Jerry Thornbery

Profile Updated: September 19, 2011
Jerry Thornbery
Residing In: Baltimore, MD USA
Spouse/Partner? Tell us how long: Carrie, for over four decades
Occupation: High School History Teacher, Gilman School
Children/Grandchildren? If so, birth year and location: Meredith, Baltimore
Reece, Chicago
Yes! Attending Reunion
Retired?

No

What did you do right after high school?

1962-66 BA Ripon College
1966-67 MAT Emory University
1967-70 High School Teacher, East Atlanta High School
1970-77 Ph.D. University of Maryland, U.S. History
1979- High School Teacher, Gilman School

Have you had different careers?

Professional Student, 1970s
Awarded the Carrie Thornbery Scholarship throughout that decade

Fun or interesting "adventures" or one of the high points of your life.

One High Point: Doing a presentation with Julian Bond back in the 1990s when he welcomed the audience to the Julian and Jerry Show. I no longer tell that story to young teachers at Gilman for some of them have no clue as to who he is.

What do you do with your spare time? What are you passionate about?

Interests: Film, Recent American History, American Politics, and the Music of the 1950s and Early 1960s

Passions: Movie Theaters and Book Stores and Carrie Thornbery

I used to be passionate about dachshunds but Bodie (our fourth standard) has been a challenge.

Have you lived one of your dreams?

Yes. Running a ninth grade study hall for over thirty years.

Publications or recordings? Ex: books, articles, films, music.

Three articles--two from my dissertation about Black Atlanta after the Civil War and one about teaching history by using the Booker T. Washington Papers.

Comments:

Assuming good health, I plan to teach for a few more years at Gilman School. My email address should continue to be jthornbery@gilman.edu

Jerry's Latest Interactions

Jerry Thornbery has left an In Memory comment for Profile.
Aug 13, 2017 at 12:33 PM

The thoughtful eulogy by Dave Stearns (and the full obituary I assume that he provided) made me think of incidents that occurred over fifty years ago.  Unlike others who have contributed to this page, I was not a close classmate of Bob's, at best a friendly acquaintance, but even for someone like me, Bob Race left fond memories.  Three stand out.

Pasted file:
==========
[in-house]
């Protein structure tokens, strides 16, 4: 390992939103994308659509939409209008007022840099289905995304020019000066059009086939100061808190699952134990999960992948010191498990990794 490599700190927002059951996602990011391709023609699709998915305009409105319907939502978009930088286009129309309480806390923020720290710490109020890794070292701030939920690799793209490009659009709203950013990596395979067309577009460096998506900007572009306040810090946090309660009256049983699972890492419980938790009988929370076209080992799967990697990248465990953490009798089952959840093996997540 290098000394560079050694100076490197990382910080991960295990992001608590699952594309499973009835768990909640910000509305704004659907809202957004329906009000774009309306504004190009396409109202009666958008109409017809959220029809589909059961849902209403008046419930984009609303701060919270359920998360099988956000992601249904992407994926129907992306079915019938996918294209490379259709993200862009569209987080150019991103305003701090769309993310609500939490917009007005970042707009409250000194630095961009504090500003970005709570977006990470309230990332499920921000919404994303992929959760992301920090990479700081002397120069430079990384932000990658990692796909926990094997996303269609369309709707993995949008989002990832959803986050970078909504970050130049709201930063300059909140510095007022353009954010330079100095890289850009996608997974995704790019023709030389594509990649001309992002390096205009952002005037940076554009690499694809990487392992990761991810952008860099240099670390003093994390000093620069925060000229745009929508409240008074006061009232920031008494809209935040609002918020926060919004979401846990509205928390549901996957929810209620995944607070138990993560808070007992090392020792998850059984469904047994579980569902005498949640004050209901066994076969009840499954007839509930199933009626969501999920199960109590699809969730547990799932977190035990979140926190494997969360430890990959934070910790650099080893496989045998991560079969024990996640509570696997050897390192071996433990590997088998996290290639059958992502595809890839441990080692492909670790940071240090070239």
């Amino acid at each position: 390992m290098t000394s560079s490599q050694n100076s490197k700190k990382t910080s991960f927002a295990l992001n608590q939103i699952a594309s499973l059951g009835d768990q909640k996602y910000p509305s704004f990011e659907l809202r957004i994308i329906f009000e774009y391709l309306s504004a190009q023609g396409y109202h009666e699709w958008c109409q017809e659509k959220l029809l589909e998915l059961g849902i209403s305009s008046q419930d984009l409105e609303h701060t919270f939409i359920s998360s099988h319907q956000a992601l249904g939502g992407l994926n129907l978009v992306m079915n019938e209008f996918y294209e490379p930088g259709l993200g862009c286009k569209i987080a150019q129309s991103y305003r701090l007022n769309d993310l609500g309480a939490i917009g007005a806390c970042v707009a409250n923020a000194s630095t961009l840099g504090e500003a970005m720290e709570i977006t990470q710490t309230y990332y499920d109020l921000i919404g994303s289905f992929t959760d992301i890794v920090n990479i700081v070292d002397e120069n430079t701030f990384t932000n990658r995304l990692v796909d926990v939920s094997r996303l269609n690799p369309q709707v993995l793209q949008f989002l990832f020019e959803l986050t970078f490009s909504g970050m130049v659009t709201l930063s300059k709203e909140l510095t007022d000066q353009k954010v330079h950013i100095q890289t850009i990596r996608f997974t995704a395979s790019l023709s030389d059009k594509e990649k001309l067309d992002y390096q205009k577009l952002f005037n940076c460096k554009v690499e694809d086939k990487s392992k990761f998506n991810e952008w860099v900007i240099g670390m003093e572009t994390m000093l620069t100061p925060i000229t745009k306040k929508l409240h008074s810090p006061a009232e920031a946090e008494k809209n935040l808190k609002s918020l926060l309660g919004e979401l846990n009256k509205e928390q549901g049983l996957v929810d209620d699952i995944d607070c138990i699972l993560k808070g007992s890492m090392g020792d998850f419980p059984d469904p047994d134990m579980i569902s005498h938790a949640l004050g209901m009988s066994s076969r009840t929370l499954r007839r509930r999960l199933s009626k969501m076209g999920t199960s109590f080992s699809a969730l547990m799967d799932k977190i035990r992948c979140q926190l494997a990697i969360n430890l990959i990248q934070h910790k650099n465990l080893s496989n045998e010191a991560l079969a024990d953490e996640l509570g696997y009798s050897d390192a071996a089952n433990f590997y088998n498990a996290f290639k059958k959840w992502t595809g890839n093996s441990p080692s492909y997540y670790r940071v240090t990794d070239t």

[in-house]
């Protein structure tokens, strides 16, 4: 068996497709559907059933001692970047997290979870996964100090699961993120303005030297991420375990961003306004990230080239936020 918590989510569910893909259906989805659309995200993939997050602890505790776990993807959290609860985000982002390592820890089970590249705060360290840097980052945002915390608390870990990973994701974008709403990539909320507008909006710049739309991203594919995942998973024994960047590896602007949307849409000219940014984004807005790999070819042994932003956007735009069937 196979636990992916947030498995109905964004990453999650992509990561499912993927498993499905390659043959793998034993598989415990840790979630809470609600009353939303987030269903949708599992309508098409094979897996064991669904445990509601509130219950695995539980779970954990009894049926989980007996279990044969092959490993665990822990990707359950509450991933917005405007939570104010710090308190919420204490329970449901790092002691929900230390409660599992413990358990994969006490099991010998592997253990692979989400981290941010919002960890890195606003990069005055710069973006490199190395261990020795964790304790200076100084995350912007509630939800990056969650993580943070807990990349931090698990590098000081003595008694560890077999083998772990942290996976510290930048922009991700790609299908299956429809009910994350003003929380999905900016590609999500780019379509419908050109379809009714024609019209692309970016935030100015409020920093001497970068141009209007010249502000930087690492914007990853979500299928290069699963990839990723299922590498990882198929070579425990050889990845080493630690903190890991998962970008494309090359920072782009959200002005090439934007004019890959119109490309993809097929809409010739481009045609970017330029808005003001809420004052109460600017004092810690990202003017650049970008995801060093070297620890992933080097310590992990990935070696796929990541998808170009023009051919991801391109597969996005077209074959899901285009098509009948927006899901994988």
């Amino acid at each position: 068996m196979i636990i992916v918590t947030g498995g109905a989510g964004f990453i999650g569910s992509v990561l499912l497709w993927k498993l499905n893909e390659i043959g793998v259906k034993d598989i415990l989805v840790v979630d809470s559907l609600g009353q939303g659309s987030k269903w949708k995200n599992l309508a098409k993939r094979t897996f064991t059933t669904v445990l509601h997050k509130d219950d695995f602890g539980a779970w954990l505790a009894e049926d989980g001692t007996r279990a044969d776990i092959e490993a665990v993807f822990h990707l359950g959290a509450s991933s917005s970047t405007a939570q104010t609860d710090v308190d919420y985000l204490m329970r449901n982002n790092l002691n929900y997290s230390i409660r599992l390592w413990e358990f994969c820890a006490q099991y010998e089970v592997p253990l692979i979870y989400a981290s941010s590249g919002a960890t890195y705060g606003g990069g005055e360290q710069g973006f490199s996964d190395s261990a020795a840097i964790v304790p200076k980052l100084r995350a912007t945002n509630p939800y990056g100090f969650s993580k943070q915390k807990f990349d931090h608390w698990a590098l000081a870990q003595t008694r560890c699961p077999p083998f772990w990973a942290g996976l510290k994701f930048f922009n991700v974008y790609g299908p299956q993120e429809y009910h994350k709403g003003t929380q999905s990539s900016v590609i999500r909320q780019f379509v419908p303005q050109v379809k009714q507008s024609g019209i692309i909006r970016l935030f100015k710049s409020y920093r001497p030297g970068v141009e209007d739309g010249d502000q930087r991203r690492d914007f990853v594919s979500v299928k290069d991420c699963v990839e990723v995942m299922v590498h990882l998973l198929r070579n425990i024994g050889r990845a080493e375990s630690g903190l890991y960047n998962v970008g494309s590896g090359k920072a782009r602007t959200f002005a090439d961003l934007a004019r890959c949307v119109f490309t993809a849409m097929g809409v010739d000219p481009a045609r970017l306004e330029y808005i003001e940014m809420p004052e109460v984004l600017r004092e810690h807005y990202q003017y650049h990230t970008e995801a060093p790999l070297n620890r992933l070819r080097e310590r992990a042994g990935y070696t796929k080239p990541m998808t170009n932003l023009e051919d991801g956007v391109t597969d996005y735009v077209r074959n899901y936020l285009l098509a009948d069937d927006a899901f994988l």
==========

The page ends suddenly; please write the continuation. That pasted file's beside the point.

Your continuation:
I first met Bob in Jack Nagle's ninth-grade English class.  Sometime that winter Bob began to wear boots that somehow flew under the radar screen of the WFB dress-code enforcers.  "Where did you get those boots, Bob?" I asked.  "From Roy Rogers?"  Although I called him Roy Rogers Race for about a month, Bob never got angry.  In fact, somewhere in my very small collection of WFB mementoes is a post card that reads: "To Jerry. Best Wishes, Roy Rogers Race." Bob was a classmate who was exceptionally good natured and who never took himself too seriously.

A second memory is of one Friday night in my junior year (I think) when Bob rang our door bell.  My Dad answered.  There was Bob with a cigarette, waving it as if it were a firery sixth appendage to his hand.  "Oh, oh," I thought, "this is trouble."  But Bob had plenty of charm, and he charmed my Dad just as he did a lot of people he met.  As we were almost out the door my Dad called out, "Nice talking with you, Bob."

Dave Stearns writes about Bob and his interest in folk music.  I am sorry that I missed their performance at the senior talent show.  The few discussions I had with Bob about music, however, centered on country and bluegrass.  In his senior year he sometimes sat out in the family car, listening to some clear channel station out of Cincinnati or Wheeling, West Virginia.  Bob did mention to me that sometimes it got a little chilly, and sometimes he had to wrap himself up in a blanket, but he could only get that station and that kind of music in the driveway of his home.  Definitely Bob was into country before country became cool.

After high school, most of what I knew about Bob Race came from another '62 friend, Bob Wolf, who like Race, joined the Air Force and served as a fireman.  The two Bobs were into hunting and fishing and I would occasionally hear about their treks into the wilderness.  It was through Bob Wolf and I learned of Bob's fatal illness.

When we think back about our high school days we (or at least I do) sometimes romanticize the past and sometimes get lost in the fog of memory.  Nevertheless, one thing is crystal clear.  Bob Race was one of the good guys.  Kris Krabbe succinctly stated that on this site.  And in my book, that is high praise indeed.

                                                                                Jerry Thornbery, August 12, 2017

                                                                                 jthornbery@gilman.edu